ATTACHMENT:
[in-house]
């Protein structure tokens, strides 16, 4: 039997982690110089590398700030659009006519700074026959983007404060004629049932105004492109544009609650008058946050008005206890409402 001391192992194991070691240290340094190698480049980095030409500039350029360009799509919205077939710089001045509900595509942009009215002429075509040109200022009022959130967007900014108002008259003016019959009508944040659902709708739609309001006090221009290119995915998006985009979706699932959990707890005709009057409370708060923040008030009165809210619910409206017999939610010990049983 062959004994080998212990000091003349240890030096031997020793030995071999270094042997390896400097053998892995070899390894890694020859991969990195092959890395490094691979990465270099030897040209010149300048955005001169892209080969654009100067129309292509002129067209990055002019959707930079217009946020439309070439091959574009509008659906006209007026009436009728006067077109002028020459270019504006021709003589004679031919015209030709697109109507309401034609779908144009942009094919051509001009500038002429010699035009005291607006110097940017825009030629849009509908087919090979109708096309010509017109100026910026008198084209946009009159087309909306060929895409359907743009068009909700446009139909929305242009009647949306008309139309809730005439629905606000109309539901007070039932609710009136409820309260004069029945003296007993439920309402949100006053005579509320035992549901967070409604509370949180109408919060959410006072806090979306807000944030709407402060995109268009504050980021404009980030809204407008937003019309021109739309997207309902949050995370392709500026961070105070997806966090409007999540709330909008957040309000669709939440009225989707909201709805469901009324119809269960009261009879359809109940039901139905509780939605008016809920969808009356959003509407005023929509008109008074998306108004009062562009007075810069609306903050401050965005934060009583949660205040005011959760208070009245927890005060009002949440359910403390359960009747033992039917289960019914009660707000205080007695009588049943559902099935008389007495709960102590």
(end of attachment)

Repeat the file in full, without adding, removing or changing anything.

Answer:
[in-house]
């Protein structure tokens, strides 16, 4: 039997982690110089590398700030659009006519700074026959983007404060004629049932105004492109544009609650008058946050008005206890409402 001391192992194991070691240290340094190698480049980095030409500039350029360009799509919205077939710089001045509900595509942009009215002429075509040109200022009022959130967007900014108002008259003016019959009508944040659902709708739609309001006090221009290119995915998006985009979706699932959990707890005709009057409370708060923040008030009165809210619910409206017999939610010990049983 062959004994080998212990000091003349240890030096031997020793030995071999270094042997390896400097053998892995070899390894890694020859991969990195092959890395490094691979990465270099030897040209010149300048955005001169892209080969654009100067129309292509002129067209990055002019959707930079217009946020439309070439091959574009509008659906006209007026009436009728006067077109002028020459270019504006021709003589004679031919015209030709697109109507309401034609779908144009942009094919051509001009500038002429010699035009005291607006110097940017825009030629849009509908087919090979109708096309010509017109100026910026008198084209946009009159087309909306060929895409359907743009068009909700446009139909929305242009009647949306008309139309809730005439629905606000109309539901007070039932609710009136409820309260004069029945003296007993439920309402949100006053005579509320035992549901967070409604509370949180109408919060959410006072806090979306807000944030709407402060995109268009504050980021404009980030809204407008937003019309021109739309997207309902949050995370392709500026961070105070997806966090409007999540709330909008957040309000669709939440009225989707909201709805469901009324119809269960009261009879359809109940039901139905509780939605008016809920969808009356959003509407005023929509008109008074998306108004009062562009007075810069609306903050401050965005934060009583949660205040005011959760208070009245927890005060009002949440359910403390359960009747033992039917289960019914009660707000205080007695009588049943559902099935008389007495709960102590």